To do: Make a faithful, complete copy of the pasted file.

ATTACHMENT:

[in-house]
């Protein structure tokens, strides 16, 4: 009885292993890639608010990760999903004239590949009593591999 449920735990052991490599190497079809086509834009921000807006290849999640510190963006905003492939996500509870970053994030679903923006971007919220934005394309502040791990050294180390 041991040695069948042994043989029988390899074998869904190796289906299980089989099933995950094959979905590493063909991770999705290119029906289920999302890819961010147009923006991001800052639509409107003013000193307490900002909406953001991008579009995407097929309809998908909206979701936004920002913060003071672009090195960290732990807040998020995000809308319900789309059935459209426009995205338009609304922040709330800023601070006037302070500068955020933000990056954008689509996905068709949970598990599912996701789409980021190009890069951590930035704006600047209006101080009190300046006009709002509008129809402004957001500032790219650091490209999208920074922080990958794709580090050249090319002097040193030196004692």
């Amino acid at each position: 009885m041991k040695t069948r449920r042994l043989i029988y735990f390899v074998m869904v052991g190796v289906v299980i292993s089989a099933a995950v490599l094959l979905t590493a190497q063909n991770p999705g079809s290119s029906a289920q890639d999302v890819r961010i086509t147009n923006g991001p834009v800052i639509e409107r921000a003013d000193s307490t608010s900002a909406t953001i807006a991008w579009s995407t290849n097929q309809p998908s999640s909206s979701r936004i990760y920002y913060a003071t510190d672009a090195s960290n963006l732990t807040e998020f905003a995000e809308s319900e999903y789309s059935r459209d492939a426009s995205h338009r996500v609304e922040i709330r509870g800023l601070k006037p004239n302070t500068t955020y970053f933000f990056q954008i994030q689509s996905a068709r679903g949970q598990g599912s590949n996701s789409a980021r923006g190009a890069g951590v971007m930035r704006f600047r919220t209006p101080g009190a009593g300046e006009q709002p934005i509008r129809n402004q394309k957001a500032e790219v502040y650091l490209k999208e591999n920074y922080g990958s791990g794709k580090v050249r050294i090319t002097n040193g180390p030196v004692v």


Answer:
[in-house]
């Protein structure tokens, strides 16, 4: 009885292993890639608010990760999903004239590949009593591999 449920735990052991490599190497079809086509834009921000807006290849999640510190963006905003492939996500509870970053994030679903923006971007919220934005394309502040791990050294180390 041991040695069948042994043989029988390899074998869904190796289906299980089989099933995950094959979905590493063909991770999705290119029906289920999302890819961010147009923006991001800052639509409107003013000193307490900002909406953001991008579009995407097929309809998908909206979701936004920002913060003071672009090195960290732990807040998020995000809308319900789309059935459209426009995205338009609304922040709330800023601070006037302070500068955020933000990056954008689509996905068709949970598990599912996701789409980021190009890069951590930035704006600047209006101080009190300046006009709002509008129809402004957001500032790219650091490209999208920074922080990958794709580090050249090319002097040193030196004692």
């Amino acid at each position: 009885m041991k040695t069948r449920r042994l043989i029988y735990f390899v074998m869904v052991g190796v289906v299980i292993s089989a099933a995950v490599l094959l979905t590493a190497q063909n991770p999705g079809s290119s029906a289920q890639d999302v890819r961010i086509t147009n923006g991001p834009v800052i639509e409107r921000a003013d000193s307490t608010s900002a909406t953001i807006a991008w579009s995407t290849n097929q309809p998908s999640s909206s979701r936004i990760y920002y913060a003071t510190d672009a090195s960290n963006l732990t807040e998020f905003a995000e809308s319900e999903y789309s059935r459209d492939a426009s995205h338009r996500v609304e922040i709330r509870g800023l601070k006037p004239n302070t500068t955020y970053f933000f990056q954008i994030q689509s996905a068709r679903g949970q598990g599912s590949n996701s789409a980021r923006g190009a890069g951590v971007m930035r704006f600047r919220t209006p101080g009190a009593g300046e006009q709002p934005i509008r129809n402004q394309k957001a500032e790219v502040y650091l490209k999208e591999n920074y922080g990958s791990g794709k580090v050249r050294i090319t002097n040193g180390p030196v004692v």